(Above and below: Grave Rubbing Quilt Series: Lost at Sea. 18" x 21". Crayon on silk rubbing, scraps of an opaque chiffon scarf, hand and machine embroidery on severely light-damaged remnants of an old curtain. Words: Lost at Sea; Drowned (repeated); We therefore commit this body to the deep...Looking for the resurrection....When the sea shall give up her dead." Click on images to enlarge.)

I didn't photograph the reverse of this small art quilt as I didn't use vintage linens. I did, however, use recycled black felt in place of the batting. It came from the local canoe and kayak shop. New boats are sent to such stores wrapped in perfectly usable felt. The owner didn't want to throw it away, so he gave me yards and yards of the stuff! There's something wonderful in using old linens, recycled materials, and grave rubbings together. The used fabric just seems to feel it is lending a spirit of the past and making a point of remembrance. It also seemed "right" to incorporate something attached to the notion of a "boat" with the sentiments of loss and mystery surrounding such a death.

Tuesday, March 03, 2009

Grave Rubbing Quilts Stitched mostly in England

(Above, front and below, reverse: Grave Rubbing Quilt Series. God Called Her Home to Heaven. 17" x 12". Hand and free-motion machine embroidery on vintage guest towel. Crayon rubbings. Found, vintage photograph and lace. Reverse includes "Asleep in Jesus" rubbing. Click on images to enlarge.)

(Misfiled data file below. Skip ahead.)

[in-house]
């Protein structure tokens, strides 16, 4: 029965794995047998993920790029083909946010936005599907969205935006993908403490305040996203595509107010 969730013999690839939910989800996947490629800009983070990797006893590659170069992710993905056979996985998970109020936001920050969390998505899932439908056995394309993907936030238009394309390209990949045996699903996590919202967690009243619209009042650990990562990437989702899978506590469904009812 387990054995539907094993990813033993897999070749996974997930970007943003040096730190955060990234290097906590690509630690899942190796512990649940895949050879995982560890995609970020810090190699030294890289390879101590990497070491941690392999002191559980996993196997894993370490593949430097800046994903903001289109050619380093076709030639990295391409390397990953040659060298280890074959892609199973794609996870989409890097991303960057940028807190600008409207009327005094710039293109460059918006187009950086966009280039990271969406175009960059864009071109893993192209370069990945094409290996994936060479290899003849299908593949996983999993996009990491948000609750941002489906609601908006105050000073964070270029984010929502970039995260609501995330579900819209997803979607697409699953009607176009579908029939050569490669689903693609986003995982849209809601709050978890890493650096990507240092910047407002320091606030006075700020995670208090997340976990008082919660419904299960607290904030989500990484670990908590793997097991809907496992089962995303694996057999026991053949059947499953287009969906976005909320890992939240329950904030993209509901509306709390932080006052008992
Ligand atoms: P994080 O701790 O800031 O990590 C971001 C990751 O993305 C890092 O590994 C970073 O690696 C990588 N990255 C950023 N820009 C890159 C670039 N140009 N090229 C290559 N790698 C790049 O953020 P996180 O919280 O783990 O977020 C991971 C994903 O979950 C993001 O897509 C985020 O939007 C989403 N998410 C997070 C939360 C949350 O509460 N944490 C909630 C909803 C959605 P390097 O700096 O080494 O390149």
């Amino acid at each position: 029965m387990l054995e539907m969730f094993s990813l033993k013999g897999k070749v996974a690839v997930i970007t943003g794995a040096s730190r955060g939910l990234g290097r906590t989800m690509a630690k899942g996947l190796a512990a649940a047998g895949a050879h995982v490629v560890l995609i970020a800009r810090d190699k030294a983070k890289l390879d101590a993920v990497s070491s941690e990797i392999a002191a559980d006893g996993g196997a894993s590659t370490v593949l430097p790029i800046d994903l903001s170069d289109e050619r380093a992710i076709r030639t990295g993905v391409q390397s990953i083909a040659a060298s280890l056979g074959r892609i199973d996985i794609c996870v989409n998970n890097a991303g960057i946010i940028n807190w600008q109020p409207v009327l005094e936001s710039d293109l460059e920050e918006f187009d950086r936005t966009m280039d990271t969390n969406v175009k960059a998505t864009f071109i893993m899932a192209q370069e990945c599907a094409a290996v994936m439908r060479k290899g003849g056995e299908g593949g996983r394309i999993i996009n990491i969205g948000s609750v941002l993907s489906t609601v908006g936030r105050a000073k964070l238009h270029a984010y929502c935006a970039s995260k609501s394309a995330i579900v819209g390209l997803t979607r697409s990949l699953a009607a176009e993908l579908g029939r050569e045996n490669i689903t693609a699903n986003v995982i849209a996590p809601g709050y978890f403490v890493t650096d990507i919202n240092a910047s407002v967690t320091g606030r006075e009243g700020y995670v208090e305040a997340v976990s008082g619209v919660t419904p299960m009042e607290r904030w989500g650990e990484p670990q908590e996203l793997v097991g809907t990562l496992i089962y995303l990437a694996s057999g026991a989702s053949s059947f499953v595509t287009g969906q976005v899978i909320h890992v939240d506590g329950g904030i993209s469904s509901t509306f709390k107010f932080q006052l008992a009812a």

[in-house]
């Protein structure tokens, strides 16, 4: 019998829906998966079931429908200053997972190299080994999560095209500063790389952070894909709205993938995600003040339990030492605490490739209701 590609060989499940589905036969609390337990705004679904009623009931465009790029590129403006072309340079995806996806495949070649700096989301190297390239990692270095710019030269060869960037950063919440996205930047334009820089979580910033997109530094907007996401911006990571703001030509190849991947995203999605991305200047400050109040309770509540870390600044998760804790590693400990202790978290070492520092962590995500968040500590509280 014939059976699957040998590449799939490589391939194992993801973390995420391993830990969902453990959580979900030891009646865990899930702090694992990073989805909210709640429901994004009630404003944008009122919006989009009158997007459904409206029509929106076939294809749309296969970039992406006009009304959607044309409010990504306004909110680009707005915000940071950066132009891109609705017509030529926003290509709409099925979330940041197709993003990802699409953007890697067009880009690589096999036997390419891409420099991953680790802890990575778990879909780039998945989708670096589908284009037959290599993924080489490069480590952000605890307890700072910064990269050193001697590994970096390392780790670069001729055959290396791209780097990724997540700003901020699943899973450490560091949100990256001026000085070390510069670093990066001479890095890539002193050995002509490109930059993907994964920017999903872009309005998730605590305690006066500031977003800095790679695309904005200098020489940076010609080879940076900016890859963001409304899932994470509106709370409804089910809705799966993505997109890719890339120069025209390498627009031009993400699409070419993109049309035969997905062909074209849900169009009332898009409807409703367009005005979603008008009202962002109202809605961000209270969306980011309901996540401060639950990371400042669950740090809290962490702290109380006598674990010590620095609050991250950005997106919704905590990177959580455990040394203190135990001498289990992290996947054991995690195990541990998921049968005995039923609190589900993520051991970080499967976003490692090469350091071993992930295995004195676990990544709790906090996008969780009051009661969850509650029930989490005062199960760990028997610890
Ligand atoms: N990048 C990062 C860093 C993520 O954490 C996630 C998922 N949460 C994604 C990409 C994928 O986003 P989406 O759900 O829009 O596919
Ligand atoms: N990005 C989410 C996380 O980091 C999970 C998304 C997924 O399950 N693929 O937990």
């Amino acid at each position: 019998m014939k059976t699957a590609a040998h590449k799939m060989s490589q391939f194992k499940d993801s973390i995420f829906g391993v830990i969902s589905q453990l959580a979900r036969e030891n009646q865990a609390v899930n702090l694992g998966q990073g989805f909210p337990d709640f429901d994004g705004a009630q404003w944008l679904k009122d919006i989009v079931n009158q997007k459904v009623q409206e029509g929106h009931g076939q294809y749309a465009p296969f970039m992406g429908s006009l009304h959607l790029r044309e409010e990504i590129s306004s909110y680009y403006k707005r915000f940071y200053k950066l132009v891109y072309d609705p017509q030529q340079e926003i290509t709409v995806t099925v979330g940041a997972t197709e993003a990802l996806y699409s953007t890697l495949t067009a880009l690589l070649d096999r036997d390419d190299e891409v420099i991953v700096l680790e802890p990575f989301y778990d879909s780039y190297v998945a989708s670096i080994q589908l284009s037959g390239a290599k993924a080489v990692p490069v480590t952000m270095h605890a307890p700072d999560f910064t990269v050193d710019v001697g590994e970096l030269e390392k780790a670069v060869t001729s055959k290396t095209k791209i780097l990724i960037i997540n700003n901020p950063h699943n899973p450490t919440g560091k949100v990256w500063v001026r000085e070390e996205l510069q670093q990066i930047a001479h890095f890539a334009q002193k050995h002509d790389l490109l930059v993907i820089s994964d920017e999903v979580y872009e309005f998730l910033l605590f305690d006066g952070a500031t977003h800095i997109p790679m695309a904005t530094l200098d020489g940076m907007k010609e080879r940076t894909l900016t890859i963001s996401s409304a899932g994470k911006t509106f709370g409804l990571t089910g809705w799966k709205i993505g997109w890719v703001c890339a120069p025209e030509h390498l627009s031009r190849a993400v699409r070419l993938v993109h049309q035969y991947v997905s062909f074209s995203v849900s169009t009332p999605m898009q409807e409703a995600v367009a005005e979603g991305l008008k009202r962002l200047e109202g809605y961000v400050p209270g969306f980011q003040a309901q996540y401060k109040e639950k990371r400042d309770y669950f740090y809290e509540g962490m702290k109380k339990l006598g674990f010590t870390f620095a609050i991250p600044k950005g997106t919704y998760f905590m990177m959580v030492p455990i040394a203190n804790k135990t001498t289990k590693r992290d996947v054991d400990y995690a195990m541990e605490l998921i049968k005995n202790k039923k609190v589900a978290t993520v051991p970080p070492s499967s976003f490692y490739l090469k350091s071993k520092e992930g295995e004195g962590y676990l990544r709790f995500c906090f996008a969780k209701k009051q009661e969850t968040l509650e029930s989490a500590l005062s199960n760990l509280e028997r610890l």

How others travel without a needle and thread is a concept I just don't understand. I love airplane, train, and car adventures...stitching while moving....drawing a thread through fabric while looking out a window. I took these two small grave rubbing art quilts with me to England and nearly finished both during the trip. Kantha stitching has truly inspired this series. I adore the notion of quilting together recycled materials, combining fabric and a sense of the past into something relevant. Okay....I've likely gone a bit overboard with the kantha stitch. Mine are small and close together....totally covering the entire area. I feel compelled to mark every square quarter of an inch with stitch! Yesterday I completed the reverse sides and photographed them.

I'm already at work on two other, larger grave rubbing quilts and stitching a new piece in my Decision Portrait Series, Dealing with Alzheimer's. I know I've promised a post on two of the embroidery exhibitions I saw in England....but I'm still working with my images and mulling over my observations....trying to put into words an otherwise visual experience.

Also while in England, I made more grave rubbings. These (further below) were created in the Warstone Lane Cemetery in the Jewelry amazing place started in 1847 that is no longer available for burials...lots of character! I nearly froze to death while making them....but it was worth it!

(Above, front and below, reverse. Grave Rubbing Series Quilt. The Just by Faith Shall Live Again. 14" x 18". Hand and free-motion machine embroidery on vintage linen and severely light damaged, recycled curtain scrap with found buttons. Crayon rubbing. Reverse: Vintage hand embroidered linen runner. Click on images to enlarge.)

(Below: Grave rubbings recently created in Birmingham, England. Click on image to enlarge.)